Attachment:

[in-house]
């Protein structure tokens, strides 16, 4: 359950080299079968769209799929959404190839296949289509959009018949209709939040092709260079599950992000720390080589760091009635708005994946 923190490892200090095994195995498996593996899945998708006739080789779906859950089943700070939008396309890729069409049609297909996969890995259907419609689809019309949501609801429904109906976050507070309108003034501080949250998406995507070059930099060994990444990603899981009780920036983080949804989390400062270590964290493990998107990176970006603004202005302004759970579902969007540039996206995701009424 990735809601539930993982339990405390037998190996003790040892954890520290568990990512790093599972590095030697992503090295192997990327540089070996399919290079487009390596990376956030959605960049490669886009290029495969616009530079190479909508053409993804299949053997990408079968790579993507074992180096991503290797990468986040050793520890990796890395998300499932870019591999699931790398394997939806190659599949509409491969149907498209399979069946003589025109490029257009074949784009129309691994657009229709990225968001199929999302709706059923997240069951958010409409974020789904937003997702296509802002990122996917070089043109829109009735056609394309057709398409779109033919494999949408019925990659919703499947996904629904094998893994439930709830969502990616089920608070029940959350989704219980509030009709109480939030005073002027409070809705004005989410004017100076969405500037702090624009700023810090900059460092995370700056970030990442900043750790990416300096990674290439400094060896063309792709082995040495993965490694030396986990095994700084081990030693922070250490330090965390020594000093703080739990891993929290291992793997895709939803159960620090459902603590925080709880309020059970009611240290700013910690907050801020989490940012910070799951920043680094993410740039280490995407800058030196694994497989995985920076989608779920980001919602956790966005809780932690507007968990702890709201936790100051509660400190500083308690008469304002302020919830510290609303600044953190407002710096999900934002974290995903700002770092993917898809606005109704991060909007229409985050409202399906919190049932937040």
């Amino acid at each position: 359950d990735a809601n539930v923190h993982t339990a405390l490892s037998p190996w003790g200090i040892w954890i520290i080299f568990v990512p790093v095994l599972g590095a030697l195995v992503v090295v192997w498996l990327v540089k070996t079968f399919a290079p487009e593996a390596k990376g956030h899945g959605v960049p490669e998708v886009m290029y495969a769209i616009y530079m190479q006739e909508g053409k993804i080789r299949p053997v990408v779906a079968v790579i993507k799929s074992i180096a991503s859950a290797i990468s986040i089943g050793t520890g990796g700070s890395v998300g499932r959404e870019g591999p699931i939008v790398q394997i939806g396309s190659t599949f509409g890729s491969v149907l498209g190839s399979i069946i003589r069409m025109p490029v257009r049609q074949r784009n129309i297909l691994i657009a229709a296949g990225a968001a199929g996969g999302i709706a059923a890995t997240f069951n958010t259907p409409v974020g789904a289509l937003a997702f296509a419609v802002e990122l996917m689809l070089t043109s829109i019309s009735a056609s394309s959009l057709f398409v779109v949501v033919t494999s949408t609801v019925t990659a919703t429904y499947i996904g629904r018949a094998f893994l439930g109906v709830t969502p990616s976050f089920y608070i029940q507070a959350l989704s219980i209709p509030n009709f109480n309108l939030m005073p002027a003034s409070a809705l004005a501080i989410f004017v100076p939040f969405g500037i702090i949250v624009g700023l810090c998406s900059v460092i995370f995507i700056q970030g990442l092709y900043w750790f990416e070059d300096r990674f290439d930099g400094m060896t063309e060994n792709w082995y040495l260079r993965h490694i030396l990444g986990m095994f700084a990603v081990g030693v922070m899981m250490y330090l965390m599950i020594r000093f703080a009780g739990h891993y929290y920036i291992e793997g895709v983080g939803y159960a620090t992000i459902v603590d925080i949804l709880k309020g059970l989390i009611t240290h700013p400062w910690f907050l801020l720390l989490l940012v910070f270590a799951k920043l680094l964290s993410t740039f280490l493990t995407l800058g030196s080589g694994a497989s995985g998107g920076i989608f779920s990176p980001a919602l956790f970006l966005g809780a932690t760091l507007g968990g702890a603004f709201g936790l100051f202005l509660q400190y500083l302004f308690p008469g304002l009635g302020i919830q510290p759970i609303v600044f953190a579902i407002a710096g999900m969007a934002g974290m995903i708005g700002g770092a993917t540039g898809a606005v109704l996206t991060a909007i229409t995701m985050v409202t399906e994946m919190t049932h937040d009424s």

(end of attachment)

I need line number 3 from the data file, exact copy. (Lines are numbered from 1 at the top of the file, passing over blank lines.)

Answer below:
């Amino acid at each position: 359950d990735a809601n539930v923190h993982t339990a405390l490892s037998p190996w003790g200090i040892w954890i520290i080299f568990v990512p790093v095994l599972g590095a030697l195995v992503v090295v192997w498996l990327v540089k070996t079968f399919a290079p487009e593996a390596k990376g956030h899945g959605v960049p490669e998708v886009m290029y495969a769209i616009y530079m190479q006739e909508g053409k993804i080789r299949p053997v990408v779906a079968v790579i993507k799929s074992i180096a991503s859950a290797i990468s986040i089943g050793t520890g990796g700070s890395v998300g499932r959404e870019g591999p699931i939008v790398q394997i939806g396309s190659t599949f509409g890729s491969v149907l498209g190839s399979i069946i003589r069409m025109p490029v257009r049609q074949r784009n129309i297909l691994i657009a229709a296949g990225a968001a199929g996969g999302i709706a059923a890995t997240f069951n958010t259907p409409v974020g789904a289509l937003a997702f296509a419609v802002e990122l996917m689809l070089t043109s829109i019309s009735a056609s394309s959009l057709f398409v779109v949501v033919t494999s949408t609801v019925t990659a919703t429904y499947i996904g629904r018949a094998f893994l439930g109906v709830t969502p990616s976050f089920y608070i029940q507070a959350l989704s219980i209709p509030n009709f109480n309108l939030m005073p002027a003034s409070a809705l004005a501080i989410f004017v100076p939040f969405g500037i702090i949250v624009g700023l810090c998406s900059v460092i995370f995507i700056q970030g990442l092709y900043w750790f990416e070059d300096r990674f290439d930099g400094m060896t063309e060994n792709w082995y040495l260079r993965h490694i030396l990444g986990m095994f700084a990603v081990g030693v922070m899981m250490y330090l965390m599950i020594r000093f703080a009780g739990h891993y929290y920036i291992e793997g895709v983080g939803y159960a620090t992000i459902v603590d925080i949804l709880k309020g059970l989390i009611t240290h700013p400062w910690f907050l801020l720390l989490l940012v910070f270590a799951k920043l680094l964290s993410t740039f280490l493990t995407l800058g030196s080589g694994a497989s995985g998107g920076i989608f779920s990176p980001a919602l956790f970006l966005g809780a932690t760091l507007g968990g702890a603004f709201g936790l100051f202005l509660q400190y500083l302004f308690p008469g304002l009635g302020i919830q510290p759970i609303v600044f953190a579902i407002a710096g999900m969007a934002g974290m995903i708005g700002g770092a993917t540039g898809a606005v109704l996206t991060a909007i229409t995701m985050v409202t399906e994946m919190t049932h937040d009424s």